And the cattle have become cowscicles. But just look at those round bellies. They are weathering the storm beautifully. We cake them daily and they get a fresh bale every other day.
At times, we can’t even see the mountains.
The deer are sporting their full winter coats.
At sunset a couple nights ago, when temperatures barely made it to zero during the warmest part of the day, the river looked like a hot spring with steam billowing out of it. Patrick said he’d be glad to watch me take a dip if I’d like to.
I have had a lot of client work lately and haven’t been here blogging as much as I’d like. I’m so thankful for the work and it’s been a great few months. Not to rub it in but I did get to spend the weekend with the Tetons to photograph a wedding on Friday. We were concerned about the fires going on in that dry part of the state but on Thursday, the day we arrived, it rained! It hadn’t rained there in a couple months and we had rain showers throughout the entire weekend. The next morning was clear and we spent time at the ranch while the bride got ready and had a first look with her groom. So romantic! We took a drive, walked across a beaver dam and stood with the Tetons as their backdrop while they said their vows. Everything went off without a hitch and we enjoyed every minute of it. The people we met, dare I say new friends, were a delight.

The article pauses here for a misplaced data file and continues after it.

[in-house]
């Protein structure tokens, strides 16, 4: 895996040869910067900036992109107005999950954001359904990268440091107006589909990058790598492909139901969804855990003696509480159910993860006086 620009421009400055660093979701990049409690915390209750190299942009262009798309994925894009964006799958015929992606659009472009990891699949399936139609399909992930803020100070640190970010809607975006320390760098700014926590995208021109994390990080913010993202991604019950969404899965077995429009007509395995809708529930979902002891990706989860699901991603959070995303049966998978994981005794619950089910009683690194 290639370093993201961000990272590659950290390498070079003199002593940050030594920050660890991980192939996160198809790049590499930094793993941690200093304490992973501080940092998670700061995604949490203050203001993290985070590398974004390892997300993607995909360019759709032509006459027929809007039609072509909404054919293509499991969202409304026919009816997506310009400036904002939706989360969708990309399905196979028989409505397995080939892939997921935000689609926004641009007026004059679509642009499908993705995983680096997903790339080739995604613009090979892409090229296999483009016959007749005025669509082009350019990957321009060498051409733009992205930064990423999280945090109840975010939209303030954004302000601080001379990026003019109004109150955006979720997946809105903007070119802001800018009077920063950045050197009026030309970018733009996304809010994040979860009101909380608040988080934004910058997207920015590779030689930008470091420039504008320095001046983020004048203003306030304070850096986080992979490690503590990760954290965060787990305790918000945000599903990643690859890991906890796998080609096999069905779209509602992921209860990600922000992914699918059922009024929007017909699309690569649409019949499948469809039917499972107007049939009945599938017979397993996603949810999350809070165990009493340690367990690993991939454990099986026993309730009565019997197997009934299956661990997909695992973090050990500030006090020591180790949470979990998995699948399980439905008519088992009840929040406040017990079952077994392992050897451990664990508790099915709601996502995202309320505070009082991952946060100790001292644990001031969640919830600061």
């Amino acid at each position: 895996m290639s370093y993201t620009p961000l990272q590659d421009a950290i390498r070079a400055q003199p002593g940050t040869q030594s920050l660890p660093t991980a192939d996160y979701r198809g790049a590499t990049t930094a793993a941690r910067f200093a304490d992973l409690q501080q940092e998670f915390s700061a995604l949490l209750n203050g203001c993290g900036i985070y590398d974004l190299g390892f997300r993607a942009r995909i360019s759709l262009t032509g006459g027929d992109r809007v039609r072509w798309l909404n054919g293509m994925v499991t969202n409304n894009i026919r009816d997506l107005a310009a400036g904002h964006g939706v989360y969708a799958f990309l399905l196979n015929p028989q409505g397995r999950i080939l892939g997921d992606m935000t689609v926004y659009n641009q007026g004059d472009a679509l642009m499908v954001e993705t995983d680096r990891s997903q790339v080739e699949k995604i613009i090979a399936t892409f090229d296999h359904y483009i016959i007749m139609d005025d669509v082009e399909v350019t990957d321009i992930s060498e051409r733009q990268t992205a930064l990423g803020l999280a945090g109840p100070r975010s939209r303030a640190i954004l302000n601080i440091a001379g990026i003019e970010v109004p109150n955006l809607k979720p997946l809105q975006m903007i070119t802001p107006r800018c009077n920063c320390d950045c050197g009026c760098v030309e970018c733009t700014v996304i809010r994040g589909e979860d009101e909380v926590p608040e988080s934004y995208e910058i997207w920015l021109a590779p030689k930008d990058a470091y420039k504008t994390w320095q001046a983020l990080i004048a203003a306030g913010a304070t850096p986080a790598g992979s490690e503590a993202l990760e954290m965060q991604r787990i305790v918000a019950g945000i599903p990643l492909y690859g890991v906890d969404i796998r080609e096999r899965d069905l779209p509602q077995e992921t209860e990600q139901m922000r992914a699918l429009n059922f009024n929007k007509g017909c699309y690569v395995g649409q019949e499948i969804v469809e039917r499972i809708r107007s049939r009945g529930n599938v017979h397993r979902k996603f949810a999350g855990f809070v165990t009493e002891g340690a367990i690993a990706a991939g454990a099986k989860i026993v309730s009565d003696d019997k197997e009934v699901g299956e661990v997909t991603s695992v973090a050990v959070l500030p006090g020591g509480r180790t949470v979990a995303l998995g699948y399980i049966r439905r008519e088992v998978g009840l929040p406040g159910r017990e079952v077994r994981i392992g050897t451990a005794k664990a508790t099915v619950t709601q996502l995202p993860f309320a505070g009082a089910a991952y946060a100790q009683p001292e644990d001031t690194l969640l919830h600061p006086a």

But the weekend wasn’t over. With a day off in between, I had the good fortune to photograph a newly engaged couple that came out to our gorgeous state from Illinois. He found me on the web, wanted a photographer for engagement portraits in that part of the state and I just so happened to be there that same weekend. We met on Sunday morning and had such a fun session. The clouds capped the mountains for the first hour and after a quick rain, it cleared off and we finished with a great view of the Tetons.
I’m now back at home and feverishly editing and processing. I do have more to share here…it just may be a little while. It’s cooling off and the leaves are starting to change. Yay for autumn! xo